who possess these advantages, have no idea of the outer world of
ignorance in which your lost fellow-creatures live. They know
nothing (unless they are rogues accustomed to prey on society) of
your benevolent schemes to help them. The purpose of public
charities, and the way to discover and apply to them, ought to be
posted at the corner of every street. What do we know of public
dinners and eloquent sermons and neatly printed circulars? Every
now and then the ease of some forlorn creature (generally of a
woman) who has committed suicide, within five minutes' walk,
perhaps, of an institution which would have opened its doors to
her, appears in the newspapers, shocks you dreadfully, and is
then forgotten again. Take as much pains to make charities and
asylums known among the people without money as are taken to make
a new play, a new journal, or a new medicine known among the
people with money and you will save many a lost creature who is
"You will forgive and understand me if I say no more of this
period of my life. Let me pass to the new incident in my career
which brought me for the second time before the public notice in
a court of law.
"Sad as my experience has been, it has not taught me to think ill
of human nature. I had found kind hearts to feel for me in my
former troubles; and I had friends--faithful, self-denying,
generous friends--among my sisters in adversity now. One of these
poor women (she has gone, I am glad to think, from the world that
used her so hardly) especially attracted my sympathies. She was
the gentlest, the most unselfish creature I have ever met with.
We lived together like sisters. More than once in the dark hours
when the thought of self-destruction comes to a desperate woman,
the image of my poor devoted friend, left to suffer alone, rose
in my mind and restrained me. You will hardly understand it, but
even we had our happy days. When she or I had a few shillings to
spare, we used to offer one another little presents, and enjoy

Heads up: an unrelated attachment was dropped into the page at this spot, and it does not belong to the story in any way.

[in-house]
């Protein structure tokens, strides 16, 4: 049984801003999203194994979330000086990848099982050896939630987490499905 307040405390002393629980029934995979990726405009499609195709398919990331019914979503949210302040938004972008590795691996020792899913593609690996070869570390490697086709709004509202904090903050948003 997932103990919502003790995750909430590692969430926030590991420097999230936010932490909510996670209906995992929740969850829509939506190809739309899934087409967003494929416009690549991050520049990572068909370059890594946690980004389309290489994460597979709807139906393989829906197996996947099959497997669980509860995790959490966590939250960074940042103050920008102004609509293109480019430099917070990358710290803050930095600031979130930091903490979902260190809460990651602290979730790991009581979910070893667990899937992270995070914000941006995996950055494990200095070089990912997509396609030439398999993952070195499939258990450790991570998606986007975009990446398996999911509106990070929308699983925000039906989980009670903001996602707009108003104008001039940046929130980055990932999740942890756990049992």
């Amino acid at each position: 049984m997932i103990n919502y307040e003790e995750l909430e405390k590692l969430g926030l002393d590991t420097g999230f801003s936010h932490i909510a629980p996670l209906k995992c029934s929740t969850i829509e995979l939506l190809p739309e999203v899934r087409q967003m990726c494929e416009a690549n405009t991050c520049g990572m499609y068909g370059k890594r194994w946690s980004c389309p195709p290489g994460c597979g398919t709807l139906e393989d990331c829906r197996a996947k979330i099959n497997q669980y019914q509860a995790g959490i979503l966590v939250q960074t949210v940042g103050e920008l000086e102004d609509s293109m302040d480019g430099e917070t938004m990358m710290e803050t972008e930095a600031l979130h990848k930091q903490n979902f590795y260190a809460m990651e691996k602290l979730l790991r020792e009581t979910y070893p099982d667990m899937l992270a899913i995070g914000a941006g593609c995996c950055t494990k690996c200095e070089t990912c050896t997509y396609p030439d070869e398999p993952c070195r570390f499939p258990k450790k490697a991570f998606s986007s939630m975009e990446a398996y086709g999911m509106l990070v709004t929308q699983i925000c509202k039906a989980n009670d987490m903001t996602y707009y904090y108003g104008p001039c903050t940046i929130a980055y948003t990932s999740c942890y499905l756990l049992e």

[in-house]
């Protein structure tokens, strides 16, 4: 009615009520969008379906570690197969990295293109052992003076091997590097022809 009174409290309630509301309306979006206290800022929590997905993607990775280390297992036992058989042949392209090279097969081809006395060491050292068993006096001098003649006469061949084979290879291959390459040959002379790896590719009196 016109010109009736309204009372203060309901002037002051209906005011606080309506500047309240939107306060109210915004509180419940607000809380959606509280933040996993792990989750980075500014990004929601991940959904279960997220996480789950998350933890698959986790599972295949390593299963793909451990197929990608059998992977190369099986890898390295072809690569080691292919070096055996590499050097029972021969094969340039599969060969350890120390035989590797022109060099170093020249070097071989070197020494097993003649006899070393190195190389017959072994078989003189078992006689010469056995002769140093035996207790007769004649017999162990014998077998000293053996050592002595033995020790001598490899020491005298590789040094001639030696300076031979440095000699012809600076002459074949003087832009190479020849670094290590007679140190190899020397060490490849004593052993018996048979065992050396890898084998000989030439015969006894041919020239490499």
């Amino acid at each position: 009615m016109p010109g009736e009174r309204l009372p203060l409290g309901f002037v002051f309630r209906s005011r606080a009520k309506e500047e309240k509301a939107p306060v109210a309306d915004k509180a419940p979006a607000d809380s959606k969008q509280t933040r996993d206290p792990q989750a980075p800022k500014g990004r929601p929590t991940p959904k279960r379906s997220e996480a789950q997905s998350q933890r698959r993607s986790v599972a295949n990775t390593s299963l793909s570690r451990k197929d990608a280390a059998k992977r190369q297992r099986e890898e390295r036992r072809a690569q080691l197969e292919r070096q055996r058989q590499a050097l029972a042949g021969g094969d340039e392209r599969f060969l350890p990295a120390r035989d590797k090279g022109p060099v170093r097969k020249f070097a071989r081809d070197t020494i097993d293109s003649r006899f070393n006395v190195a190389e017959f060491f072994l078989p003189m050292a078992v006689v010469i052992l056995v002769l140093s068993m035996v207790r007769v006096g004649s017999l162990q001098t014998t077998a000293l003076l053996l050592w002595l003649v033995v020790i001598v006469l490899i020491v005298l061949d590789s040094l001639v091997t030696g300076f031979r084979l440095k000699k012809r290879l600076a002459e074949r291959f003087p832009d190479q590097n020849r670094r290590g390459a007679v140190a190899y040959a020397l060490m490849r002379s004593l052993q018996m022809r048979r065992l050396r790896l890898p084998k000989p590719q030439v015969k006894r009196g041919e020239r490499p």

our simple pleasure in giving and receiving as keenly as if we
had been the most reputable women living.
"One day I took my friend into a shop to buy her a ribbon--only a
bow for her dress. She was to choose it, and I was to pay for it,
and it was to be the prettiest ribbon that money could buy.
"The shop was full; we had to wait a little before we could be
"Next to me, as I stood at the counter with my companion, was a
gaudily-dressed woman, looking at some handkerchiefs. The
handkerchiefs were finely embroidered, but the smart lady was
hard to please. She tumbled them up dis dainfully in a heap, and
asked for other specimens from the stock in the shop. The man, in
clearing the handkerchiefs out of the way, suddenly missed one.
He was quite sure of it, from a peculiarity in the embroidery
which made the handkerchief especially noticeable. I was poorly
dressed, and I was close to the handkerchiefs. After one look at
me he shouted to the superintendent: 'Shut the door! There is a
thief in the shop!'
"The door was closed; the lost handkerchief was vainly sought for
on the counter and on the floor. A robbery had been committed;
and I was accused of being the thief.
"I will say nothing of what I felt--I will only tell you what
"I was searched, and the handkerchief was discovered on me. The
woman who had stood next to me, on finding herself threatened
with discovery, had no doubt contrived to slip the stolen
handkerchief into my pocket. Only an accomplished thief could
have escaped detection in that way without my knowledge. It was
useless, in the face of the facts, to declare my innocence. I had
no character to appeal to. My friend tried to speak for me; but
what was she? Only a lost woman like myself. My landlady's
evidence in favor of my honesty produced no effect; it was
against her that she let lodgings to people in my position. I was
prosecuted, and found guilty. The tale of my disgrace is now
complete, Mr. Holmcroft. No matter whether I was innocent or not,
the shame of it remains--I have been imprisoned for theft.
"The matron of the prison was the next person who took an
interest in me. She reported favorably of my behavior to the
authorities and when I had served my time (as the phrase was
among us) she gave me a letter to the kind friend and guardian of
my later years--to the lady who is coming here to take me back
with her to the Refuge.
"From this time the story of my life is little more than the
story of a woman's vain efforts to recover her lost place in the
"The matron, on receiving me into the Refuge, frankly
acknowledged that there were terrible obstacles in my way. But
she saw that I was sincere, and she felt a good woman's sympathy